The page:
IF YOU'RE looking for a way to bring this country's history into focus for your children, you're in the right town. Historic homes, original archives and re-creations of arms, forts, mills, blacksmiths and shops abound.

But for an extraordinary way to experience the past, visit National Cemetery in Arlington, where the nation honors those who served it. Each of the nearly 200,000 tombstones serves as a piece of the puzzle that is American history.

Anyone who's made it through a high school American history course should have no trouble remembering some of those interred there. Sharing your memories of figures who peopled your textbooks can be a wonderfully low-key way to share a respect for the past with your kids.

Often, the nation's respect is evidenced with the most solemn kind of pageantry. An average of 14 funerals occur each day at National Cemetery, and in a trip there you may run across one of the horse-drawn caissons used for full-honors funerals.

But a surefire way to pick up the pageantry is to head immediately to the Tomb of the Unknown Soldier. In a large granite sarcophagus lies the body of an American soldier who served in France in World War I. Unknowns from World War II and the Korean and Vietnam conflicts lie beneath the white stones in front.

The soldiers guarding the tomb go through a rigorous selection process "and are really the creme de la creme," says cemetery historian Kerri Childress.

"They look at height, test scores, your general background -- you have to get White House clearance," explains Specialist John Vankan, one of the guards, "and body shape." The shape they're looking for is slender: The men (this is considered a combat position, so no women are allowed) wear 29-inch belts, which pull so tightly around their midriffs that it takes another person to finish dressing them.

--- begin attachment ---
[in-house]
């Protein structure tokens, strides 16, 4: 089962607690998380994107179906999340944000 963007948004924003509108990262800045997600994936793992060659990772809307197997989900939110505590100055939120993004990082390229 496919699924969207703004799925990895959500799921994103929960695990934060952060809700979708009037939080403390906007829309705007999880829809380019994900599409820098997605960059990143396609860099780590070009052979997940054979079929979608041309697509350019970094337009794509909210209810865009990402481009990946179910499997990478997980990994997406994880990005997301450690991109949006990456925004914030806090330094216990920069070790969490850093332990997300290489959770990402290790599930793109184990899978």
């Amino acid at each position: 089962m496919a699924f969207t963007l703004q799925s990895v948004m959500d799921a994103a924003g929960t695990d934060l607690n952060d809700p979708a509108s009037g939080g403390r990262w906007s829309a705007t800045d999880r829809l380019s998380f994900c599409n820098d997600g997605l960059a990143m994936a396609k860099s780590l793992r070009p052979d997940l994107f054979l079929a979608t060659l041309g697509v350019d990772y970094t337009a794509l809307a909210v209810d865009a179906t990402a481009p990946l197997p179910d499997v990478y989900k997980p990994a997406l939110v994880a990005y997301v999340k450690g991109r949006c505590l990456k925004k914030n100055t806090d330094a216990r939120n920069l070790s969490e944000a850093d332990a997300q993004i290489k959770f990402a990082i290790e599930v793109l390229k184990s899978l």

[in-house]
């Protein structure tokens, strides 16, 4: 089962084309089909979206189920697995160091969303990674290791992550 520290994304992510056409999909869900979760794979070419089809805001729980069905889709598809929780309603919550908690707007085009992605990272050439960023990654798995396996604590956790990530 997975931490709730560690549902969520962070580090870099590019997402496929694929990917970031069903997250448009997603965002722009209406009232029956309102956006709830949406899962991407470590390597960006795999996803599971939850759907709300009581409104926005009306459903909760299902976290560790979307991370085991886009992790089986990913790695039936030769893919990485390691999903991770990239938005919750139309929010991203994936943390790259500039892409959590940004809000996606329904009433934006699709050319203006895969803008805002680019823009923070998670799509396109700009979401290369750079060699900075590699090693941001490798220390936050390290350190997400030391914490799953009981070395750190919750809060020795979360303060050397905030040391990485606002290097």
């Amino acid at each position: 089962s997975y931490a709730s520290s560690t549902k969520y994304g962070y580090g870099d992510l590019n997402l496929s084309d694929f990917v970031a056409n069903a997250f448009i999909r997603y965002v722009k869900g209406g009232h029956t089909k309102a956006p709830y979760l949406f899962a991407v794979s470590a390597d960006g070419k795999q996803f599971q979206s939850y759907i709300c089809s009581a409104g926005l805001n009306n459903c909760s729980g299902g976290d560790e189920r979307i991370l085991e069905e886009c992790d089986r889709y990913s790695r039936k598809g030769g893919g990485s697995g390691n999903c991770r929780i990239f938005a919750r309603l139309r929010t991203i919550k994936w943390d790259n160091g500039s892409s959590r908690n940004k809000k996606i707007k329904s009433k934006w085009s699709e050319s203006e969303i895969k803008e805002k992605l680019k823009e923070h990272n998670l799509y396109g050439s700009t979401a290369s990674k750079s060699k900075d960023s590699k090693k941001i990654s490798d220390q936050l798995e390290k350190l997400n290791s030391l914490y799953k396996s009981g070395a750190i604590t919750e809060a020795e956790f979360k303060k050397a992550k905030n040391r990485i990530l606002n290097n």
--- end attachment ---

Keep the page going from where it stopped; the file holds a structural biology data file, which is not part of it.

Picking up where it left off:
The thing to remember watching the guards on duty is the number 21, symbolizing the highest salute in military ceremonies -- as in the 21-gun salute. They cross their walkway in 21 steps, watch the tomb for 21 seconds, turn and walk the other way another 21 steps.

In front of the Tomb is the Memorial Amphitheater, where most state ceremonials at the park are held. A quick stroll across it brings you to another part of our past -- the Spanish American War. Remember the Maine? Part of its mast is there, and 229 who died in that disaster (167 of them unknown) are interred around it.

Lying in a sarcophagus at the foot of the mast (though not buried underground, since he wasn't a U.S. citizen) is composer Ignace Jan Paderewski, president of the Polish legislative assembly immediately before its Nazi takeover in World War II. He asked that his remains be returned to his homeland when Poland was free, "but the Communists took over when the Nazis left," Childress explains, "so he's still waiting."

The Unknown Soldier is the most visited stop, Childress says, but most people also stop by the grave of John F. Kennedy, which lies on a hill beneath Arlington House mansion, within sight of a memorial to another of America's assassinated presidents, Abraham Lincoln.

Kennedy's brother Robert lies a short walk away. But the Kennedys aren't the only presidential family represented here. President and Mrs. William Howard Taft are buried close to where Robert Lincoln, the only one of Abraham's children to reach adulthood, is interred.

The custom of burying the military dead on the Arlington grounds started during Lincoln's administration, on the advice of Gen. Montgomery Meigs, quartermaster general of the (Union) Army and an old friend of Robert E. Lee, whose family had a home there.

"Meigs was infuriated by Lee's decision to leave the Union," Childress says, "and wanted to make sure that Lee would never want to return to the house."

So when Meigs was ordered to find a place to bury the vast numbers of soldiers dying from disease and battle wounds in the Civil War -- the total interred eventually reached 17,000 -- "he only submitted one name: the Arlington estate," Childress says, "and started burying bodies around the edge of Mrs. Lee's rose garden."

Mary Custis Lee, Robert's wife, inherited Arlington House and its surrounding 1,100 acres from her father, George Washington Parke Custis, grandson to Martha Washington by her first marriage and foster son to the general himself.